Fans of epic fantasy and complex magic systems will find a lot to love
Beggar’s Rebellion by Levi Jacobs is an incredible epic fantasy with ideas that are unique. They might even be considered off the wall in ways, but they hang together amazingly well. Whether it’s the magic, the concepts and topics Jacobs is touching on, or the authentic and relatable characters, this novel shines in so many ways.
First off, the magic in this novel stands out above all the rest. It might remind you of Brent Weeks or Brandon Sanderson, in terms of allowing magic users to do some very action-packed things. One of the most unique elements of the magic, however, was the way it was fueled. Individuals essentially need to eat certain foods to allow them to unlock the ability to do magic, but their bodies digest that food just like normal food, so one must keep those sorts of food a regular part of their diet in order to consistently do magic. Of course, using magic also uses up the nutrients from the food that allow them to do magic. It’s a multifaceted system that also has elements of progression in it. To say I was enthralled by the magic system wouldn’t be an overstatement. The complexity is akin to something you might see in the Stormlight Archive or in Will Wight’s Cradle series. The novel isn’t only a magic system with a story attached, however. There is a plot here that, as it unfolds, pulls us into a world where a conquered people must contend with the evils of colonialism. Jacobs provides some unique perspective here in that although there is plenty of action, fights, and violence, characters actually struggle with the concept of redemptive violence. The question of whether they are any better than those they are fighting to push out is brought up and the characters wrestle with that question without using easy or pat answers to get back to the action. I greatly appreciated this take which is incredibly rare in fantasy. Jacobs manages to do it here without ever straying into the nihilism that can sometimes accompany such questions. It would not be inaccurate to say that the book struggles with the question of whether having the correct ideas makes violence a redemptive act. The two main characters, Tai and Ella are interesting and authentically crafted. They feel like the type of people we might meet around town. Each of them also has a lot of growth that they go through, and I was engaged almost from the first page with each of them. They also function as foils for one another, since each come from quite different backgrounds. Tai can, at times, be an endearing noble hero which will likely frustrate some, whereas Ella is more crafty and subtle in her actions. There is also some fascinating world building beyond the magic system that we get glimpses of in this novel, and I’m hopeful we’ll see more of that in subsequent books.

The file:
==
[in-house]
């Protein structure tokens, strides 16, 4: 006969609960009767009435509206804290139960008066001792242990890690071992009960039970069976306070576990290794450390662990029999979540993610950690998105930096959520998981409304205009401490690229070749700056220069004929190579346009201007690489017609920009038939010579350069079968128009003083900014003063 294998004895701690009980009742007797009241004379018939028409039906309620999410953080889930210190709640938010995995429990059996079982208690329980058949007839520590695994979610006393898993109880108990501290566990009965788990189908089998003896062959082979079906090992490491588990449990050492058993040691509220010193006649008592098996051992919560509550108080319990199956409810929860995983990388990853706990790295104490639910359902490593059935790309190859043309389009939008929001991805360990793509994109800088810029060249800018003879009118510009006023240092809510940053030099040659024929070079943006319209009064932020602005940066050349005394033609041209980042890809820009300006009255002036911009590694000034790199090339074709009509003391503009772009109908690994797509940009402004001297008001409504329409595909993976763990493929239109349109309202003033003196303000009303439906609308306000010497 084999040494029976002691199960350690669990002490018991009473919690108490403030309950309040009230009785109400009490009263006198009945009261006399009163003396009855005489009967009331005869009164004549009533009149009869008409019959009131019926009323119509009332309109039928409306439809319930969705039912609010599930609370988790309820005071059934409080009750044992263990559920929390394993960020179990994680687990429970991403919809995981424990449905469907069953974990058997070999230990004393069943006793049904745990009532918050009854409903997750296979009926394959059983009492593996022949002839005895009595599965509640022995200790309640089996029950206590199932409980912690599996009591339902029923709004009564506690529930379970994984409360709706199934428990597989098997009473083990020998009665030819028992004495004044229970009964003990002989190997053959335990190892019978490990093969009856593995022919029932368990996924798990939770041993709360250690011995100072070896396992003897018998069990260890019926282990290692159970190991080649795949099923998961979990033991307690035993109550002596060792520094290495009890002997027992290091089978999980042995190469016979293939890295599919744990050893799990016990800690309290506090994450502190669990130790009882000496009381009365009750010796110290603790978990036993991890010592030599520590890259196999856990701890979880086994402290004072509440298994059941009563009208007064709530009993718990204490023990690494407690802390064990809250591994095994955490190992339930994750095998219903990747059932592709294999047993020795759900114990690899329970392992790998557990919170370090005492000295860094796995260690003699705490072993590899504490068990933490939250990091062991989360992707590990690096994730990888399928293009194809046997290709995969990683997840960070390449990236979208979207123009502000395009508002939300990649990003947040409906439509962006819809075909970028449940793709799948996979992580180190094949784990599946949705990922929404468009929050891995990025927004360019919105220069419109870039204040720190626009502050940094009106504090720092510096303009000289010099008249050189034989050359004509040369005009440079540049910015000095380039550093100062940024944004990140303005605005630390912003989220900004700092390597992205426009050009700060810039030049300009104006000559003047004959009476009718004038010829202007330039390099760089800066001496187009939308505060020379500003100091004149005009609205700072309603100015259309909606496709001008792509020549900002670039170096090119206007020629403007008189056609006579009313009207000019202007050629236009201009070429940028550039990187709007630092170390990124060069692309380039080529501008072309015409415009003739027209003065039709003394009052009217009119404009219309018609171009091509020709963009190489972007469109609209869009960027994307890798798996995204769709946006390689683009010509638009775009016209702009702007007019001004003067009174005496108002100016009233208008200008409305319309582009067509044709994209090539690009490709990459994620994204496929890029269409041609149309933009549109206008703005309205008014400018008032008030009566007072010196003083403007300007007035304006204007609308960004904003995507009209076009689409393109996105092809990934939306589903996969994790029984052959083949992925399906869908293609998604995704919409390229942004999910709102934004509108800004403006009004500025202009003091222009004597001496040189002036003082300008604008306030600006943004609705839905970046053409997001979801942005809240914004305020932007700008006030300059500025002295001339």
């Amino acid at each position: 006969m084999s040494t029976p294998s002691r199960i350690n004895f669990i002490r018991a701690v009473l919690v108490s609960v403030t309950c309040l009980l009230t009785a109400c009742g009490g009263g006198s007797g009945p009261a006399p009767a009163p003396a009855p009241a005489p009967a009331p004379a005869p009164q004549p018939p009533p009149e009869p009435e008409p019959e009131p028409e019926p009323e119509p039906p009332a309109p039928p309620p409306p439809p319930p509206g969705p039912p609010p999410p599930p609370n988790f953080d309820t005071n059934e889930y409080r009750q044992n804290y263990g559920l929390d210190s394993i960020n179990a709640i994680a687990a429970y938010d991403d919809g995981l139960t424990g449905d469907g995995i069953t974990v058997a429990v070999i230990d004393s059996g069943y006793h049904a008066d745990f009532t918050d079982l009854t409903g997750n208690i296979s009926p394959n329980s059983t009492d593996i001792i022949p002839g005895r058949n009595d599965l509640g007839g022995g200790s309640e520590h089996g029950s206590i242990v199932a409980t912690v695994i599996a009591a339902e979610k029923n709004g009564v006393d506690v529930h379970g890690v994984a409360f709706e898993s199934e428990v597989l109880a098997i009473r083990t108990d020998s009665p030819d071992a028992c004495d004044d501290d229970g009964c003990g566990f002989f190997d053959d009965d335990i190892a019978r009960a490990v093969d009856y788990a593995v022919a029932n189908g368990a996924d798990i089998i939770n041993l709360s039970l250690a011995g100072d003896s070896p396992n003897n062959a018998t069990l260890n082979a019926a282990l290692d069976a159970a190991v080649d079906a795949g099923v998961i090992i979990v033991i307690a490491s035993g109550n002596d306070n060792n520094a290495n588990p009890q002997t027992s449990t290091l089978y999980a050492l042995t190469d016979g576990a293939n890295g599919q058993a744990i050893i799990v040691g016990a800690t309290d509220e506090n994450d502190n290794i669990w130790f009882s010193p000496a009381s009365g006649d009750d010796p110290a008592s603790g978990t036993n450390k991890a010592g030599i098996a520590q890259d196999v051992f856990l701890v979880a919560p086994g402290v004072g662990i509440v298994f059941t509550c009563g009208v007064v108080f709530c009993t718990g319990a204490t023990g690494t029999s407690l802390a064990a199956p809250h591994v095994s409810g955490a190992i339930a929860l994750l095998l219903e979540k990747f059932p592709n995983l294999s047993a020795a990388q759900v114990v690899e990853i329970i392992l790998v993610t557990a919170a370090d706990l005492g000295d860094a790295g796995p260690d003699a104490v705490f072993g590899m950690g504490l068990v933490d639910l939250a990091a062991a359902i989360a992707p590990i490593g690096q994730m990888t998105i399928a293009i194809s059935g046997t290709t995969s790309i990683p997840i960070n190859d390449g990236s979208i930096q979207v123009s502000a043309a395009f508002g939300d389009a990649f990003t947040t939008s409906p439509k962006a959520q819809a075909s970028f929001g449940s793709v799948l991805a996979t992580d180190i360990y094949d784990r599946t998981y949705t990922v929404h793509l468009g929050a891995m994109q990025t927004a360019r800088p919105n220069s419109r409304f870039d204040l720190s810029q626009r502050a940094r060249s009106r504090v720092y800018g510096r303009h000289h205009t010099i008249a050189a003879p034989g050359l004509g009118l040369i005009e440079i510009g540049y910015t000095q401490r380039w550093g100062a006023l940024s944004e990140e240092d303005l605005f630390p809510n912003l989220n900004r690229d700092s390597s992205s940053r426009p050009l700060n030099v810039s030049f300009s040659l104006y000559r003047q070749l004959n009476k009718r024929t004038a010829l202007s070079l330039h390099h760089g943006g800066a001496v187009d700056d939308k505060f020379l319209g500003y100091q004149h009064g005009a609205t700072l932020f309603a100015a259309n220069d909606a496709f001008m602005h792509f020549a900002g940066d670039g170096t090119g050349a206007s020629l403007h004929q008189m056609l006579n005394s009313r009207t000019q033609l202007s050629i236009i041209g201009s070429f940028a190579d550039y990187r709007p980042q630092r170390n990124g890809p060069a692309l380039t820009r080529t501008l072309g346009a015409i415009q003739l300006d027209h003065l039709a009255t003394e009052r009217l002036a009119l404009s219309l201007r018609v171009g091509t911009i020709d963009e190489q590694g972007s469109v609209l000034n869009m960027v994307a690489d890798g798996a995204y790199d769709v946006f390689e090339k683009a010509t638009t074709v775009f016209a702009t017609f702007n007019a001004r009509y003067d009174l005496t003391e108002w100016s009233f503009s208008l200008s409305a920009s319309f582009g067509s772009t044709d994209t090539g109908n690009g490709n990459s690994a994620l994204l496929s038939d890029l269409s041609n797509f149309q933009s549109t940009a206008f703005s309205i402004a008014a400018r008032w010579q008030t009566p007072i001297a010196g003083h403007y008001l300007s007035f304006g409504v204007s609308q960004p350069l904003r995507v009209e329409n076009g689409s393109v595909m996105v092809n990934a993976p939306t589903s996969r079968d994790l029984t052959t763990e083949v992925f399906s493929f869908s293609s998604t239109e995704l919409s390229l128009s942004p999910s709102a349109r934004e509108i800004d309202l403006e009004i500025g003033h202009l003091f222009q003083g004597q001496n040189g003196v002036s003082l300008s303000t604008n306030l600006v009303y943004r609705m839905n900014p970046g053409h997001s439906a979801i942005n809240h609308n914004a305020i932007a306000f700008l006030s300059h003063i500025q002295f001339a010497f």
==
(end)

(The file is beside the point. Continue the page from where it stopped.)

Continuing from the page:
My biggest complaint about Beggar’s Rebellion is that it needs better copy editing. At times there are missing indefinite articles, singular/plural mismatch between pronouns or verbs, and some typos here and there. It’s unfortunate, because it mars what is otherwise a brilliantly crafted story.
Fans of epic fantasy and complex magic systems will find a lot to love in Beggar’s Rebellion, as will those who enjoy relatable and likeable characters. It’s that mix of the epic plot and the smaller-scale character points that makes the novel stand out. I’m looking forward to moving on to the sequel in the near future!
Review by Calvin Park
8/10 from 1 reviews
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